Barnard Halloween party! I went as Miss Wilhelmina (Mina) Murray from The League of Extraordinary Gentlemen. It was a wonderful costume to design out of my own clothing and I have wonderful friends who lent me gloves and a hat to complete the ensemble. (I've discovered that I think clothes are a lot more fun when I view them as costumes. I have a long brown coat that I wore in this costume that makes me think of several different genres, all of them seriously badass in their own ways.)
However, my costume was not the most awesome at the party. I think that honor must go to whoever dressed up as the Witch-King of Angmar (the Nazgul Eowyn kills), or to Maya, who had a perfect Max costume (Where the Wild Things Are), or Emma, the knitting superhero, or Jamie, the cat, or the pair who dressed up as Calvin and Hobbes, or whoever was that one silent guy from Spirited Away. . .
Thanks to Emma, the knitting and computer-science superhero, I now have pictures for you all!
Note the trademark red scarf (covering up vampire scars).
--The superhero who made these photos possible!
(a not-so-subtle commentary on Twilight.)
There was barbecue chicken pizza. And an extra hour in the day. And nice weather. Pretty much perfect.
1. My half-birthday!
2. I've been trying to go meatless on Mondays, and eat beef only once or twice a week, since methane (read: cow farts) is a greenhouse gas. However, they had beef stroganoff, my favorite food. And it was my half-birthday.
3. I was one of only six people who actually showed up to Superheroes. The class eventually turned into a discussion of people's dreams in which they had some kind of super power. I think my favorite was Superman shopping at Gap, or else Napoleonic navies fighting the Borg. (See, this is why I love my fellow geeks.) Why don't I have dreams like that?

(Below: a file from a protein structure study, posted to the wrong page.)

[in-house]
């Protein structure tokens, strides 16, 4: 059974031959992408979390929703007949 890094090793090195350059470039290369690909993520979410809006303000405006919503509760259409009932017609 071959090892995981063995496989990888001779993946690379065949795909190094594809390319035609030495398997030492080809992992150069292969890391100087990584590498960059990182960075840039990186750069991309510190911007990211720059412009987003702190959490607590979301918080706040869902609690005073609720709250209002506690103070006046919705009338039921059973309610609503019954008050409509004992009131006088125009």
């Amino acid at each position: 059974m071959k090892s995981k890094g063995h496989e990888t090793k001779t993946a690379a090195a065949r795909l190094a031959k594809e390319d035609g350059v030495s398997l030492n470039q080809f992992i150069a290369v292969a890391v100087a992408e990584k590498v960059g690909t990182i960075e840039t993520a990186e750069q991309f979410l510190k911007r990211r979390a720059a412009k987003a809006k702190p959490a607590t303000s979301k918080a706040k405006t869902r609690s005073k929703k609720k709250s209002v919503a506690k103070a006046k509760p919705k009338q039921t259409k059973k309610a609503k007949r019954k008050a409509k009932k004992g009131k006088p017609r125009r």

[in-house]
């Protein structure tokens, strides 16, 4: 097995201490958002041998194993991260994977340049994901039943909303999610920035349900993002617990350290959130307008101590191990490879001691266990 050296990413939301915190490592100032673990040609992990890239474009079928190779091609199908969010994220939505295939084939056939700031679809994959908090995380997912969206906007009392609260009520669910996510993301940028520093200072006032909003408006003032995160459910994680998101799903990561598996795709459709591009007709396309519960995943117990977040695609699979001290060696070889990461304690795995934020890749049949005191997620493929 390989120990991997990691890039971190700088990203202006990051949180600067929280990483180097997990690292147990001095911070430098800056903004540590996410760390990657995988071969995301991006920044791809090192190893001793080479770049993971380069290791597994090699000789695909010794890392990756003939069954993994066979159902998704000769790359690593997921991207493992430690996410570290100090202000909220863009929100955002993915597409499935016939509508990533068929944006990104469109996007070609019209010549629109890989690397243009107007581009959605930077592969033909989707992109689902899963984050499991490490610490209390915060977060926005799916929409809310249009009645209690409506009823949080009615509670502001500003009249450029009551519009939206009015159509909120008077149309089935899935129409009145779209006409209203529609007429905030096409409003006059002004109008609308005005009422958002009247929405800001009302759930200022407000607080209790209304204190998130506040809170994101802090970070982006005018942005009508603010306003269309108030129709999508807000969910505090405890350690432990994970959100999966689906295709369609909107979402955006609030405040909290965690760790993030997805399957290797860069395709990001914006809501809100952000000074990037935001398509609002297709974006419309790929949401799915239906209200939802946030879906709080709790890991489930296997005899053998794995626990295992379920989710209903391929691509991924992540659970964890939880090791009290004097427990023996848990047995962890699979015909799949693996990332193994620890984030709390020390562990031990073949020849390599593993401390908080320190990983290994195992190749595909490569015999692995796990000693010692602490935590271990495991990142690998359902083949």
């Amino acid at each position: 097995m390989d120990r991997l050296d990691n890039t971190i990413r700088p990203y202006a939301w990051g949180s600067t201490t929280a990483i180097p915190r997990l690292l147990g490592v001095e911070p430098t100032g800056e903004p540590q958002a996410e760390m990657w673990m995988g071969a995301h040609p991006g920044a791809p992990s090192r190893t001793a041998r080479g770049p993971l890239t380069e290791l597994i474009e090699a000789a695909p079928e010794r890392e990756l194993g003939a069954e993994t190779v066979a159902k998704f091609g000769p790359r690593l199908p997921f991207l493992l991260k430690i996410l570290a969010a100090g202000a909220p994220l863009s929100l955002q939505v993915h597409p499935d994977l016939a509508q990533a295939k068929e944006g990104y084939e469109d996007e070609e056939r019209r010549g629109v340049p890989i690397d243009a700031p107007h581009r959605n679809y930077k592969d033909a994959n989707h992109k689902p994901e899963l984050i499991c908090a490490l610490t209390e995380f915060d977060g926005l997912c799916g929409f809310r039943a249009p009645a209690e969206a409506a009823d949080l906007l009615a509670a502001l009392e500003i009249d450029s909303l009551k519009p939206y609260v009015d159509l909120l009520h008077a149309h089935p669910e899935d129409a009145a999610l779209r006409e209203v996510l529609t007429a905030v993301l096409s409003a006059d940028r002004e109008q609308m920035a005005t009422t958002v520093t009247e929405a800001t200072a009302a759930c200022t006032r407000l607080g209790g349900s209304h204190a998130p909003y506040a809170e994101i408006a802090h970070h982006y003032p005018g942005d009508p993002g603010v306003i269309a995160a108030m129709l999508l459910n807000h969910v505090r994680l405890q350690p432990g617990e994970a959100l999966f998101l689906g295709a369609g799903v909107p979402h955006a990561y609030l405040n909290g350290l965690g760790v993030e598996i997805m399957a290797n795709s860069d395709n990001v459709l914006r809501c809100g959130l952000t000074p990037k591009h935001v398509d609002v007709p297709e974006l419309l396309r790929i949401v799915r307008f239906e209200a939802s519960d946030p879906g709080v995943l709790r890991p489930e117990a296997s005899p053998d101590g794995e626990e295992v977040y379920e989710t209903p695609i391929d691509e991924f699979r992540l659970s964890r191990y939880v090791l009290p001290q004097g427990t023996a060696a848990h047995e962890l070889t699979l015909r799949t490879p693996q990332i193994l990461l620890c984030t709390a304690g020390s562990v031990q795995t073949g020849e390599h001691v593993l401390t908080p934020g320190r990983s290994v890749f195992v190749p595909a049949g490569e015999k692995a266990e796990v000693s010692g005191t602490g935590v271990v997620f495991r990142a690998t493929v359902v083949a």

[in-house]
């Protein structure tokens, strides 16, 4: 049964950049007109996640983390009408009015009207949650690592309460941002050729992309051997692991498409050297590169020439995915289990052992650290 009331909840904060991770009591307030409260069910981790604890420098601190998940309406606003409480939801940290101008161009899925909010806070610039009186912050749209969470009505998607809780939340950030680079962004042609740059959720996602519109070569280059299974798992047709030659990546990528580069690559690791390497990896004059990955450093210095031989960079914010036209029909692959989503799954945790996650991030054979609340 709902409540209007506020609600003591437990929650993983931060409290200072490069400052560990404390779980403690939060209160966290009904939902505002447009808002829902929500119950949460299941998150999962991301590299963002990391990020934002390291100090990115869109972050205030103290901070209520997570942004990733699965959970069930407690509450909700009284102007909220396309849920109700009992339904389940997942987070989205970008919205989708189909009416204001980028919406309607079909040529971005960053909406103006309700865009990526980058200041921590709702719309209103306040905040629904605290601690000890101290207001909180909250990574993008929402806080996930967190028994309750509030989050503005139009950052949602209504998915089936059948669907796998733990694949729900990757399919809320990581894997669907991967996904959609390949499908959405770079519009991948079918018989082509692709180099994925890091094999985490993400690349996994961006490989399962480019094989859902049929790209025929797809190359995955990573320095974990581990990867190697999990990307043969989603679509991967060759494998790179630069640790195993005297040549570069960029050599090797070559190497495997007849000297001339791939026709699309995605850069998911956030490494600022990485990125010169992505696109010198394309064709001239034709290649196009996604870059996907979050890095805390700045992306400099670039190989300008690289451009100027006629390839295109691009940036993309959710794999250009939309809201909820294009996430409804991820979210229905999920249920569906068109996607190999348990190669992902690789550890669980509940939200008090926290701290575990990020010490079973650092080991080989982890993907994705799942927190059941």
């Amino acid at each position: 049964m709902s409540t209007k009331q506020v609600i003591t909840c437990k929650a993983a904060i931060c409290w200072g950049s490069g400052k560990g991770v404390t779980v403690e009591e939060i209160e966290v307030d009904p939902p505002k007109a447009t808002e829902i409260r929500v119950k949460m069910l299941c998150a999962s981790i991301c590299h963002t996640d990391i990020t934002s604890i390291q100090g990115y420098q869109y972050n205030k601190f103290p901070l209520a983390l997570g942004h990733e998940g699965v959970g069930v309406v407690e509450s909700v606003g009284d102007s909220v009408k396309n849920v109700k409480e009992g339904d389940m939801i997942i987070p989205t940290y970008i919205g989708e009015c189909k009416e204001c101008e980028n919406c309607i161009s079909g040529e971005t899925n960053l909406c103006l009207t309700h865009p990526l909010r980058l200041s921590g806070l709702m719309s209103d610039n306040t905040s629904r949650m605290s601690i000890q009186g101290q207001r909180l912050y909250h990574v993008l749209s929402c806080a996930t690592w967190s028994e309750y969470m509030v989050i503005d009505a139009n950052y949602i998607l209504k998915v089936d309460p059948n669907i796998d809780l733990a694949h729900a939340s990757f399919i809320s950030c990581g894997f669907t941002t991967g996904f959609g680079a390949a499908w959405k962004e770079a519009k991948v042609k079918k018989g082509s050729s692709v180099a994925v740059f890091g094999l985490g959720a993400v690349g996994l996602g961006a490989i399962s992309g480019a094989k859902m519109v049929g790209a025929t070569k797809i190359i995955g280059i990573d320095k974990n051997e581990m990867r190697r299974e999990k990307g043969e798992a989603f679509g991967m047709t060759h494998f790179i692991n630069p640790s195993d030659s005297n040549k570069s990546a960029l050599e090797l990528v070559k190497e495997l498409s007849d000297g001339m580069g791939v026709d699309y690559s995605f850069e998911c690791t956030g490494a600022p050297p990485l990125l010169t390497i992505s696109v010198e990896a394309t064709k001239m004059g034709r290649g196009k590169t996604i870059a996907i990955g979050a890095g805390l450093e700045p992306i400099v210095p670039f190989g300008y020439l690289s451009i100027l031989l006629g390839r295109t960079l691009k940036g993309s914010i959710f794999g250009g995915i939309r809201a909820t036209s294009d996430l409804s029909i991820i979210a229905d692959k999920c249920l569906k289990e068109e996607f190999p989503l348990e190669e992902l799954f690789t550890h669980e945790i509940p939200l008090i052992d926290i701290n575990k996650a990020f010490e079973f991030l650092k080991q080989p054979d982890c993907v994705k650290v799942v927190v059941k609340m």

This is my sleep-in day. Woke up at 9:30-ish. Was busy for entire rest of day.
1. First-Year Seminar class ended early, as only three of us had actually done the reading yet. This gave me time to meet with my teacher, who is also my adviser, to discuss next semester's schedule and my Winter Term project (an analysis of bathroom graffiti on college campuses). She told me to contact a folklorist, because folklore is the intersection of English and Sociology and it covers graffiti. I always considered folklore to be more about Paul Bunyan and leprechauns than which types of student are most likely to write the lyrics to "Still Alive" on the bathroom wall. Folklore suddenly seems a lot more exciting...
2. Grab quick lunch. The mock chicken here actually tastes and feels like chicken but is more flexible (you can fold it over on itself with a fork).
3. Lifeguard--grand total of three swimmers in 90 minutes.
4. Time to vote, for the first time in my life! I'd gotten a packet from the League of Women Voters ages ago and last week had sat down with it and gone through, reading candidates' statements and issue descriptions, marking the ones I wanted to vote for. I was not going to be some apathetic young voter, hell no, not me! I was going to be prepared!
I came into the gym with my utility bill as ID and proof of residence, double-checked my precinct, signed off that I was voting, took my little swipey-card, went to the portable machines, and stuck the card into the slot.
Then I realized I'd left my cheat-sheet in my room.
I couldn't leave--I was already signed in and everything, my card was inserted, if I left I would forfeit anything. My warm, happy, satisfied, efficient, patriotic feelings of voter efficacy plummeted and I muttered a word I'd first uttered aloud when Bush got re-elected. Actually, I said something even stronger first. But I was not happy with myself.